In the relatively new field of inbound marketing consultation and services, there are basically two types of firms: those that are relative start-ups that were founded to execute inbound marketing, and those that used to build traditional marketing schemes (e.g. tradeshows, industry advertising, pay-per click search) but have since evolved into inbound marketing agencies. The difference between these agencies backgrounds is most often manifested in the marketing plans and game tactics that they create for clients.
For instance, some inbound marketing plans are built on purely digital techniques. Web design and online sales processes play center stage, while earned media, tradeshows, PR, and other traditional techniques may not be considered at all. In the excitement of witnessing digital marketing results, it's all-too-easy for marketers to forget that a combination of traditional and inbound marketing tactics will usually cause better, more relevant lead generation. Often, this means that leads will be more geographically advantageous, more appropriately sized, or perhaps better connected with other companies that might become future buyers.
So, in considering marketing planning strategies that avoid a "traditional vs. inbound marketing" dichotomy, we try to do a little introspection to evaluate how our own "formerly traditional" agency has aligned with companies who are looking for a similar marketing transformation into the online sphere. Here are a few conclusions we've found when building marketing strategy for firms in fields like manufacturing and financial services that haven't traditionally used online lead generation approaches.
1. Moving from traditional to inbound marketing is a process that requires an experiential planning process.
If your marketing department is used to executing tactics like print ads, radio, TV, trade shows, catalogues, brochures, sellsheets, then it can be a big transition (both in terms of talent and process) to start building inbound content and conversion processes online. If your company's experience is only traditional, then it's helpful to have somebody around who knows how to think holistically about gradually transitioning to a more inbound strategy. For instance, imagine how hard it is to get a staff used to thinking about cold calling and outbound sales to begin writing blogs on a daily basis. Or how unintuitive it is to begin strategizing about what prospects are searching for versus how best to set up a tradeshow display.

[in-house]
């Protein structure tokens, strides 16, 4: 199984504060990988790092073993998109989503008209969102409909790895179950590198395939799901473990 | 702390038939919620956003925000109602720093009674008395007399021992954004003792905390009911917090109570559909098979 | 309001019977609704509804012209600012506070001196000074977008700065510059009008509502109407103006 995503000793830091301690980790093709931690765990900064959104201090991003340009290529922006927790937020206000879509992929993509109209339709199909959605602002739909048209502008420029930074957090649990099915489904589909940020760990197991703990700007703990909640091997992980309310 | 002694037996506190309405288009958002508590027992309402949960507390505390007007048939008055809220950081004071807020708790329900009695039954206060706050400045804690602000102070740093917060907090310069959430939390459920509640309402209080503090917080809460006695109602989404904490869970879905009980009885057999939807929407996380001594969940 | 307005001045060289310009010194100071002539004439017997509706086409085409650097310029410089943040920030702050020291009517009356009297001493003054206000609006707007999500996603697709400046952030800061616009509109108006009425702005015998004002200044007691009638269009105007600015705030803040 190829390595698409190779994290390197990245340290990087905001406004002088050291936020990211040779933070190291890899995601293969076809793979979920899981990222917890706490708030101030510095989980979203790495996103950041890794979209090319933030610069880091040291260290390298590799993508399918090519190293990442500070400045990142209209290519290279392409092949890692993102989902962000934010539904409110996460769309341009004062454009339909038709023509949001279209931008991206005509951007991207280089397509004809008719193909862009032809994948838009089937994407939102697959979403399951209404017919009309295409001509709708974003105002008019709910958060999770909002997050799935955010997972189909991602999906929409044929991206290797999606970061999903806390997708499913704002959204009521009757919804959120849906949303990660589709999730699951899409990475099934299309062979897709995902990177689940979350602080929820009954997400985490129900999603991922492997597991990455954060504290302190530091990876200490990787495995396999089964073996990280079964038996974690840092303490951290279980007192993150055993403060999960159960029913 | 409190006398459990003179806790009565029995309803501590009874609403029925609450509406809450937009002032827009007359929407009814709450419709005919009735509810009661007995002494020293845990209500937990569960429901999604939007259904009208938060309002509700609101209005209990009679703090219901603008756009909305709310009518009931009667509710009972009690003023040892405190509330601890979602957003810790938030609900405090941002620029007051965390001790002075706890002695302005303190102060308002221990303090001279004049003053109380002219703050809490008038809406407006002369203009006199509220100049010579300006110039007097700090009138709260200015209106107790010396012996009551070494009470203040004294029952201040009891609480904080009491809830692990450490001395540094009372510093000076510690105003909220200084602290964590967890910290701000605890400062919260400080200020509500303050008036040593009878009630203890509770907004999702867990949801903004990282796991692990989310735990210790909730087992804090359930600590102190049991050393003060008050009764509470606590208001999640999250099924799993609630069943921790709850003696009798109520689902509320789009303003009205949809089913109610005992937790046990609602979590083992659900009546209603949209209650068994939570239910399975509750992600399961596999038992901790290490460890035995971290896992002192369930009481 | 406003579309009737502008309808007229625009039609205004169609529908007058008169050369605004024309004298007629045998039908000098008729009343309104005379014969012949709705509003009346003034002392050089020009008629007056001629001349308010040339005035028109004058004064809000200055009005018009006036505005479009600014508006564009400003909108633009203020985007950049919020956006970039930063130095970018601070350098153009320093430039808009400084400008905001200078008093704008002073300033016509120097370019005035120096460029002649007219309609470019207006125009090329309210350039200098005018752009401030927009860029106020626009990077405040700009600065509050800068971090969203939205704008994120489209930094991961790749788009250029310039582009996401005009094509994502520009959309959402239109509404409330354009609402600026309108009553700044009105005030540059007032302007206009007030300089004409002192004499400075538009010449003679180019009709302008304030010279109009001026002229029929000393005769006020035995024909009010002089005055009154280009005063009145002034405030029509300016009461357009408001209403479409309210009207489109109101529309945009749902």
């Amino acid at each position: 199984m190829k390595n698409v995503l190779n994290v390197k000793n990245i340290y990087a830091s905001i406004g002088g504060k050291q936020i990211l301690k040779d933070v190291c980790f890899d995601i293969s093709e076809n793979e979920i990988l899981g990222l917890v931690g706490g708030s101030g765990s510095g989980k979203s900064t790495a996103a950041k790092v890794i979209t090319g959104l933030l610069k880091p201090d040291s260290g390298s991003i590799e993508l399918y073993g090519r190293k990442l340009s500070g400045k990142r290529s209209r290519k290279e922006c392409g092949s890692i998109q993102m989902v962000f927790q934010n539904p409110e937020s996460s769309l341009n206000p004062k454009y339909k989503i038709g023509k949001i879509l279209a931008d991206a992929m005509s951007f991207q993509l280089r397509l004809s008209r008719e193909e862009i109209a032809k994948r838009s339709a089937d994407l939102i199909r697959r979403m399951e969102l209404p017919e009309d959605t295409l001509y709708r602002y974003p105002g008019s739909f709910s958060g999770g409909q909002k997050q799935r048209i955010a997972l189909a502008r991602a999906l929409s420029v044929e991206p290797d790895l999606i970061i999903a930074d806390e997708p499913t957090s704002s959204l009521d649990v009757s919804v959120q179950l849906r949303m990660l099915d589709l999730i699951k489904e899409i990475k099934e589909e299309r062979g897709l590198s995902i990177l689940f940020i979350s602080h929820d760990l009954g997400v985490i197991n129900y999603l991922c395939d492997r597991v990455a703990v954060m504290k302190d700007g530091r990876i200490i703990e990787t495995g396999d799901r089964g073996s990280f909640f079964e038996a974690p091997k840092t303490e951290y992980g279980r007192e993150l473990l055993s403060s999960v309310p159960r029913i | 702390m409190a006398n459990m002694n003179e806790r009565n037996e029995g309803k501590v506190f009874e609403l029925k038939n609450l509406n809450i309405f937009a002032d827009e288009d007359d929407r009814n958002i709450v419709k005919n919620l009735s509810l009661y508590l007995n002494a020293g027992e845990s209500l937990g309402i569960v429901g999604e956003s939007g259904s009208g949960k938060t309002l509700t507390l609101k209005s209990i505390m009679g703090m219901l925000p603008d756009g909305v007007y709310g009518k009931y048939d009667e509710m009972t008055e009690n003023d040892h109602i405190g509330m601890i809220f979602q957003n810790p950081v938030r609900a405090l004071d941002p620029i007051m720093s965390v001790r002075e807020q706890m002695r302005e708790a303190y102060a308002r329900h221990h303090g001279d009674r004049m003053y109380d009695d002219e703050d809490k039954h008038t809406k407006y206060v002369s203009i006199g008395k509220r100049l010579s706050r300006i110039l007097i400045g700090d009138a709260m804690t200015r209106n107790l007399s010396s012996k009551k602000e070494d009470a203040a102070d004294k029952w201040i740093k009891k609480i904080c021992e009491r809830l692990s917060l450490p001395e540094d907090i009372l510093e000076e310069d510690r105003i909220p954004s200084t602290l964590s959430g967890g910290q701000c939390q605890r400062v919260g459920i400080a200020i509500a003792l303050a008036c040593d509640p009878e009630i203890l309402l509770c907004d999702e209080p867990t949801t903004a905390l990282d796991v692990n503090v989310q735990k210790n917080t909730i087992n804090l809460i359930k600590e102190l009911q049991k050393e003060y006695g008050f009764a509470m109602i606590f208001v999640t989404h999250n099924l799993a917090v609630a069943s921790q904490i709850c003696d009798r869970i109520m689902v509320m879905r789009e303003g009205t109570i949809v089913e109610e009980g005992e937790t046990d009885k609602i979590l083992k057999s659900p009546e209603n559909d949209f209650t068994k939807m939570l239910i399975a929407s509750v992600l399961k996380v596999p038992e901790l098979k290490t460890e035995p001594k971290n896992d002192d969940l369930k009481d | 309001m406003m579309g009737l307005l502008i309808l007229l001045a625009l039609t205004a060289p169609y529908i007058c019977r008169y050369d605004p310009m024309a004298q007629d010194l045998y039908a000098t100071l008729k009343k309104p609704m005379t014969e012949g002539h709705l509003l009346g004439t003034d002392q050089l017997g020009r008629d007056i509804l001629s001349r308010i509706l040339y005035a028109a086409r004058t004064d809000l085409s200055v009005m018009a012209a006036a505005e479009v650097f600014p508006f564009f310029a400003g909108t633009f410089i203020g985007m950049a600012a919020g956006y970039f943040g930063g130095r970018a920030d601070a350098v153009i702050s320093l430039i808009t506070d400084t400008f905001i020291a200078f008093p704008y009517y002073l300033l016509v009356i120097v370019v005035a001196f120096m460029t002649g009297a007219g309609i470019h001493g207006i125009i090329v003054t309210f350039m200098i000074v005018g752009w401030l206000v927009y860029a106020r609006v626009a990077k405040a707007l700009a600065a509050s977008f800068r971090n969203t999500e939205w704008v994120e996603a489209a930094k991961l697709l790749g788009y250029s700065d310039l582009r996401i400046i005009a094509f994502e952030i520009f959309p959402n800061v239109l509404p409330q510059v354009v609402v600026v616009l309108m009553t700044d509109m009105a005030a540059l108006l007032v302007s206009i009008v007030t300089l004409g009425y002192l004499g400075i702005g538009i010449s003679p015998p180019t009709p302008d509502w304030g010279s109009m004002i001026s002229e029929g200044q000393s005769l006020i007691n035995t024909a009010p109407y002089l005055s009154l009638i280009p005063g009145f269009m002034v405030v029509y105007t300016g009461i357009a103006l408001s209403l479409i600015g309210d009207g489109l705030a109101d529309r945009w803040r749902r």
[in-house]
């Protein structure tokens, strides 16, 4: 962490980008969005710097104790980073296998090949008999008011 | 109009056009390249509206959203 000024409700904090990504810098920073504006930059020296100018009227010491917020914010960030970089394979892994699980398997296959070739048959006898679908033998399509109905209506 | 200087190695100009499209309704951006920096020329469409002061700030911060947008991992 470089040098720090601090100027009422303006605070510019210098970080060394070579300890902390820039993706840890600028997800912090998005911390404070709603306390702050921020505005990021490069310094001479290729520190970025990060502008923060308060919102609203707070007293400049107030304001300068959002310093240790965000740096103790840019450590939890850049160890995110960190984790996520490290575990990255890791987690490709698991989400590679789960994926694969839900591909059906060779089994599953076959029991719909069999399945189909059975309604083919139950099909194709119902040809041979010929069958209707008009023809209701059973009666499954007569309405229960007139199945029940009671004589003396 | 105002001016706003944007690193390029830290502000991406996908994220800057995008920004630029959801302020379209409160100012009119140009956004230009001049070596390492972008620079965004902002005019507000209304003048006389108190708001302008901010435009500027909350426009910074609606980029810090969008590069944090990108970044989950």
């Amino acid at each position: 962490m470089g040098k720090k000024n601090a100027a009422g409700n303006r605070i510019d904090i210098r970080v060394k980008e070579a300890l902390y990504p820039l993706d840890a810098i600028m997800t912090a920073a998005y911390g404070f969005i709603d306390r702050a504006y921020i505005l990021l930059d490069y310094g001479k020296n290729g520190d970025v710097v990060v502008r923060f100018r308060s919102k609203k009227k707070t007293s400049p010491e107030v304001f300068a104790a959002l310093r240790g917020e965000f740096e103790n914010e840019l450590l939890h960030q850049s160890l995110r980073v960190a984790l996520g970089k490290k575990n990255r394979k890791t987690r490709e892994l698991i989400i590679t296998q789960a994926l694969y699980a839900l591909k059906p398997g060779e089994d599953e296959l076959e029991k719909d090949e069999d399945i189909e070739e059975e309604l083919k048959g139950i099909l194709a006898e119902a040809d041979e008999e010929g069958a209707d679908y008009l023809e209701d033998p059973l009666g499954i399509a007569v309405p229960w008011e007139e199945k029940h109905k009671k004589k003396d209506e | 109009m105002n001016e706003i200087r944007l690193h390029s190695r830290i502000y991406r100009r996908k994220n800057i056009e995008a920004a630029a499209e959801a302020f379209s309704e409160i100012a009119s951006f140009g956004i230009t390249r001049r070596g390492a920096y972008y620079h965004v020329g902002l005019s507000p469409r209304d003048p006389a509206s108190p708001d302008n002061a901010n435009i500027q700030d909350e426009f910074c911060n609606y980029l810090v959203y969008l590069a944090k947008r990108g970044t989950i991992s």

The fact is, often it's helpful to keep on doing what you're doing, while gradually introducing new inbound operations for your marketing effort. Certainly trade magazines and industry listings perform a function that can’t always be replicated with an inbound tactic, so it's wise to integrate those tactics into an inbound plan to maintain short-term results. We try to partner with companies that deeply understand that they need to change, but also see the value in using a holistic approach.
2. A “formerly traditional” agency knows the hurdles a company can face in transitioning toward a more digital marketing process.